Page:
Access to affordable funding is one of the top challenges faced by young entrepreneurs presently, especially start-ups, and lenders are reluctant to invest in their ventures since many lack collateral. Limited access to affordable credit has also been identified by many experts as one of the factors hindering growth and innovation among most start-ups.
The problem has caused ‘headaches’ for government and stakeholders while trying to find lasting solutions and ensure entrepreneurs in the country, particularly the young people, get funds required to invest in their businesses.
Presently, some organisations and funders usually conduct entrepreneurship competitions through which innovative start-ups get funding. In March, Bank of Kigali announced the BK Urumuri Initiative contest, a Rwf60 million interest-free financing package to support young entrepreneurs.
The initiative, which the bank says will be an annual event, has been hailed by sector experts, calling it a “right step” that will attract youth to embrace entrepreneurship and contribute to Rwanda’s economic development.
Julienne Oyler, the chief executive of Inkomoko, an entrepreneurship support organisation, said there is an increasing appetite for credit from the young entrepreneurs that banks cannot ignore anymore.
“When we announced the competition, the response was overwhelming as hundreds of applications poured in within weeks. In the end, over 400 young entrepreneurs had submitted their projects, a clear indication of the thirst for credit among enterprising youth,” she noted.
Oyler was speaking during the BK Urumuri Initiative contest award ceremony on Wednesday, where eight promising and innovative start-ups bagged interest-free loans, ranging from Rwf3 million to Rwf11.7 million.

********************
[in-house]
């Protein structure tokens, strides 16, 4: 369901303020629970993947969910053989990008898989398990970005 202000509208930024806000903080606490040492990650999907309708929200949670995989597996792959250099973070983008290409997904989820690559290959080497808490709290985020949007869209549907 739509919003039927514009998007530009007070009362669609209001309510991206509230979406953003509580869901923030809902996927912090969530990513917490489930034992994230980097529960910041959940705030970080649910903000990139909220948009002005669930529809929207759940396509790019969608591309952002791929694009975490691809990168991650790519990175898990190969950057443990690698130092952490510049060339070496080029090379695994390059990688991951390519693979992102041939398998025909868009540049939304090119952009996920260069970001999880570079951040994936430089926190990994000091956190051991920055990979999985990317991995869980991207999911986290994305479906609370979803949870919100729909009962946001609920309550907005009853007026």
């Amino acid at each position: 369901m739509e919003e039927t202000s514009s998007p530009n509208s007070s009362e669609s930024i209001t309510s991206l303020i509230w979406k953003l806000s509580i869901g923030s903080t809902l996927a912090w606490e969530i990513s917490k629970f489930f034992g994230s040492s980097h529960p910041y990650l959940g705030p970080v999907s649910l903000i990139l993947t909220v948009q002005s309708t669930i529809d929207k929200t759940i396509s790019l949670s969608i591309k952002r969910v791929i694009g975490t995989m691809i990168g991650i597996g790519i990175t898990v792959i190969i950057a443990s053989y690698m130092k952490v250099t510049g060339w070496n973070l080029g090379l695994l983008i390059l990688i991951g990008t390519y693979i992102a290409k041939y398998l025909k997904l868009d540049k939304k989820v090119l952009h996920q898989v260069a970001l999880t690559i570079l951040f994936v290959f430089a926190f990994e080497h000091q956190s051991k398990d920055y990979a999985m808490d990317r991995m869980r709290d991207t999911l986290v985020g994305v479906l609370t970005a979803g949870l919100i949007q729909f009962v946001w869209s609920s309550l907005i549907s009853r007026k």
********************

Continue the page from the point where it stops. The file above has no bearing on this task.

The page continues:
Kolin Emmanuel, of DSIS&T Irrigation and one of the beneficiaries, said access to credit by start-ups is vital for Rwanda to realise its development objectives.
“This is how we will be able to create more jobs and support local production,” he said.
The initiative is among several activities to mark Bank of Kigali’s 50th anniversary. By conducting the contest and supporting start-ups, the lender said it wanted to “trace its baby steps in 1966 in a symbolic way” by helping discover ideas with potential to be the ‘next big thing’ in the economy.
Access to funding boosts innovation, production
According to Dr Diane Karusisi, the Bank of Kigali chief executive officer, the initiative is designed to ease access to affordable finance by youth led start-ups that have the potential to expand and create more jobs.
“Addressing the challenge of access to finance among start-ups will greatly boost innovation and productivity among entrepreneurs and thus drive Rwanda toward economic sustainability,” she said.
She urged the youth to take advantage of the country’s great leadership and the conducive business environment to innovate and support Rwanda’s development goals.
Karusisi believes financial institutions have a huge role to play in enabling start-ups with potential to grow and create jobs for others to get money they need to take their projects to the next level.
“Perhaps we should create a ‘bankers’ connect’ group to link young entrepreneurs to financial institutions and enhance their access to financing and power their enterprises to sustainable growth,” said Karusisi.
And the interest-free loan winners are…
SafeMotos, tech start-up which developed an app that connects customers to safe moto taxi drivers, was biggest winner in the just-concluded BK Urumuri initiative competition walking away with Rwf11.7 million interest free loan.
The tech start-up was followed by PuroPro Windshields (Rwf9.3 million), and Karisimbi Wines (Rwf9 million). Mudacumura Publishing received Rwf8 million interest-free credit, DSIS&T Irrigation Rwf4 million, while Yummy and Fresh Delivery got Rwf3.5 million, and Murukali Online bagged Rwf6 million, among others.
All the finalists went through a mentorship training conducted by Inkomoko. The competition attracted more than 400 applicants, but only 13 start-ups made the finals and eight won interest-free loans.
The participants pitched start-ups with diverse and innovative projects, which have strong potential to grow and create jobs for other Rwandans, as well as support the country’s development aspirations.